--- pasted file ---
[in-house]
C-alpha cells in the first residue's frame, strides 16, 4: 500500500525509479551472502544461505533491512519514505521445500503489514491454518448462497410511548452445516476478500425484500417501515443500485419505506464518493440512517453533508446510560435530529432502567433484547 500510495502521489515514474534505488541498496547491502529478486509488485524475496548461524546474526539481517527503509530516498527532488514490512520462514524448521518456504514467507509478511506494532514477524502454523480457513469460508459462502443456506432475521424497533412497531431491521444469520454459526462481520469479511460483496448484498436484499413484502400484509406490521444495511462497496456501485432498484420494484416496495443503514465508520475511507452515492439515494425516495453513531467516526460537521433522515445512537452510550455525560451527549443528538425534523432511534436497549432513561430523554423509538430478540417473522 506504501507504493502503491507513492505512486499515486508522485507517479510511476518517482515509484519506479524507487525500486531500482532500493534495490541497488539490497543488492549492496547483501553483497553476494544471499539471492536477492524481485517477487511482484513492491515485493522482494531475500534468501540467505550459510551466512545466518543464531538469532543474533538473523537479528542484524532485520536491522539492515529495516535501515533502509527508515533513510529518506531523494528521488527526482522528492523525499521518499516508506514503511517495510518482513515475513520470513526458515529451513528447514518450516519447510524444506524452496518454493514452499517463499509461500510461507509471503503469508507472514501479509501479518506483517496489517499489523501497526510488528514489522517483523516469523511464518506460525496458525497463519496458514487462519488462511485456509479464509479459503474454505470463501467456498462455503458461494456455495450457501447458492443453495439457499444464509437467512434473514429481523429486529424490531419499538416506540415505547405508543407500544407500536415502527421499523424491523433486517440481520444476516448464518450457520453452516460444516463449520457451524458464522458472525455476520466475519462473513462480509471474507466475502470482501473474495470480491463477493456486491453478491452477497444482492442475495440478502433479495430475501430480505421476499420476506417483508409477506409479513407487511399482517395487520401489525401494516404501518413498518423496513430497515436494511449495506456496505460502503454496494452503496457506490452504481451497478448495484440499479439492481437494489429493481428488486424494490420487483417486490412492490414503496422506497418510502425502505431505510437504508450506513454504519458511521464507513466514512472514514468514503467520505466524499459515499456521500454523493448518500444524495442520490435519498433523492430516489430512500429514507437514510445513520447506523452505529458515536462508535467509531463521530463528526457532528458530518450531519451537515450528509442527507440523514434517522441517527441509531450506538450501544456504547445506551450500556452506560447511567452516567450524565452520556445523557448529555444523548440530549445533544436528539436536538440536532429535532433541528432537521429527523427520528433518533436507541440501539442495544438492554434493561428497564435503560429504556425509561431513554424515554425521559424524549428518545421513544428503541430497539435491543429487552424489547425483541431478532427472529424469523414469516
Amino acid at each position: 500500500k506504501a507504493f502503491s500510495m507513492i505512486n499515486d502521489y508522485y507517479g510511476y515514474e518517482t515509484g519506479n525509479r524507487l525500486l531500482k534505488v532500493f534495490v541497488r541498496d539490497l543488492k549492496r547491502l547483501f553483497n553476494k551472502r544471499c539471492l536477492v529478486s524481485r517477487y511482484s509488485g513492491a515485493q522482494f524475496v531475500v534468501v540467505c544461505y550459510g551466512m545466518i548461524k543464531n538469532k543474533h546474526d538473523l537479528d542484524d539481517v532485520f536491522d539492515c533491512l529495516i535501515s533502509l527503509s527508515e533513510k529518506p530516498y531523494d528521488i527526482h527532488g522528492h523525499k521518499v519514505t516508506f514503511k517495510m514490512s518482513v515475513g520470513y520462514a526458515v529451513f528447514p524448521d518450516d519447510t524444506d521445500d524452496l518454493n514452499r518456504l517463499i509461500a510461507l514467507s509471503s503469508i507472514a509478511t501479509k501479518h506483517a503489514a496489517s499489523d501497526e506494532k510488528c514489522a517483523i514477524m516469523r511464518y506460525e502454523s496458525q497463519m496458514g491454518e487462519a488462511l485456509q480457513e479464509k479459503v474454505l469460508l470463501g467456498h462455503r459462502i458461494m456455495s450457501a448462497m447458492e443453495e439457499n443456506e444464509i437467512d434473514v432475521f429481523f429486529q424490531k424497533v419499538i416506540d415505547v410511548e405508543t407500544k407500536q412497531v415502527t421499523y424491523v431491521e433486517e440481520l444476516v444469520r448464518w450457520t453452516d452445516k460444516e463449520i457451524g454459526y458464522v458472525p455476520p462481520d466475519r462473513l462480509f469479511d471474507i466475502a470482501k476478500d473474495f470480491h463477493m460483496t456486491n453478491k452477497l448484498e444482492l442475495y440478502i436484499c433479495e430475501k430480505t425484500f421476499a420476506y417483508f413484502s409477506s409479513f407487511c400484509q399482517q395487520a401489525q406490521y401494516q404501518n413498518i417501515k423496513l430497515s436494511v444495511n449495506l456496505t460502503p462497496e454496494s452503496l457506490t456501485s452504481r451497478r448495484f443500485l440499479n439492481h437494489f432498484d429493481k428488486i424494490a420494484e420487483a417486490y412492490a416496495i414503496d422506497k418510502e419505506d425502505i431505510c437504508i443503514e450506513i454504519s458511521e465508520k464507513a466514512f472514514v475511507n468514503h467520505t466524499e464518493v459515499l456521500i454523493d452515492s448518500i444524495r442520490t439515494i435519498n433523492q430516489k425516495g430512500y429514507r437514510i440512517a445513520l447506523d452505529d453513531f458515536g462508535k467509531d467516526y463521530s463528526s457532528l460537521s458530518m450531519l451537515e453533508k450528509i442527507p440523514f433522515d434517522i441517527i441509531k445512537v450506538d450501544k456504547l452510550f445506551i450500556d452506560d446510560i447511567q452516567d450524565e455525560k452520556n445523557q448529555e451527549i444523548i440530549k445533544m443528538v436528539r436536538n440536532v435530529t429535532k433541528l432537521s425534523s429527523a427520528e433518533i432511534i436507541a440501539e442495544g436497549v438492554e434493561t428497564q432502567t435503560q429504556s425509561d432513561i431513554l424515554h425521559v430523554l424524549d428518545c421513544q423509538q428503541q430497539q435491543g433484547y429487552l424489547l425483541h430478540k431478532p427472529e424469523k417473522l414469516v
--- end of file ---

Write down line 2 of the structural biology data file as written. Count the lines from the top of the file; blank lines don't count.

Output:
C-alpha cells in the first residue's frame, strides 16, 4: 500500500525509479551472502544461505533491512519514505521445500503489514491454518448462497410511548452445516476478500425484500417501515443500485419505506464518493440512517453533508446510560435530529432502567433484547 500510495502521489515514474534505488541498496547491502529478486509488485524475496548461524546474526539481517527503509530516498527532488514490512520462514524448521518456504514467507509478511506494532514477524502454523480457513469460508459462502443456506432475521424497533412497531431491521444469520454459526462481520469479511460483496448484498436484499413484502400484509406490521444495511462497496456501485432498484420494484416496495443503514465508520475511507452515492439515494425516495453513531467516526460537521433522515445512537452510550455525560451527549443528538425534523432511534436497549432513561430523554423509538430478540417473522 506504501507504493502503491507513492505512486499515486508522485507517479510511476518517482515509484519506479524507487525500486531500482532500493534495490541497488539490497543488492549492496547483501553483497553476494544471499539471492536477492524481485517477487511482484513492491515485493522482494531475500534468501540467505550459510551466512545466518543464531538469532543474533538473523537479528542484524532485520536491522539492515529495516535501515533502509527508515533513510529518506531523494528521488527526482522528492523525499521518499516508506514503511517495510518482513515475513520470513526458515529451513528447514518450516519447510524444506524452496518454493514452499517463499509461500510461507509471503503469508507472514501479509501479518506483517496489517499489523501497526510488528514489522517483523516469523511464518506460525496458525497463519496458514487462519488462511485456509479464509479459503474454505470463501467456498462455503458461494456455495450457501447458492443453495439457499444464509437467512434473514429481523429486529424490531419499538416506540415505547405508543407500544407500536415502527421499523424491523433486517440481520444476516448464518450457520453452516460444516463449520457451524458464522458472525455476520466475519462473513462480509471474507466475502470482501473474495470480491463477493456486491453478491452477497444482492442475495440478502433479495430475501430480505421476499420476506417483508409477506409479513407487511399482517395487520401489525401494516404501518413498518423496513430497515436494511449495506456496505460502503454496494452503496457506490452504481451497478448495484440499479439492481437494489429493481428488486424494490420487483417486490412492490414503496422506497418510502425502505431505510437504508450506513454504519458511521464507513466514512472514514468514503467520505466524499459515499456521500454523493448518500444524495442520490435519498433523492430516489430512500429514507437514510445513520447506523452505529458515536462508535467509531463521530463528526457532528458530518450531519451537515450528509442527507440523514434517522441517527441509531450506538450501544456504547445506551450500556452506560447511567452516567450524565452520556445523557448529555444523548440530549445533544436528539436536538440536532429535532433541528432537521429527523427520528433518533436507541440501539442495544438492554434493561428497564435503560429504556425509561431513554424515554425521559424524549428518545421513544428503541430497539435491543429487552424489547425483541431478532427472529424469523414469516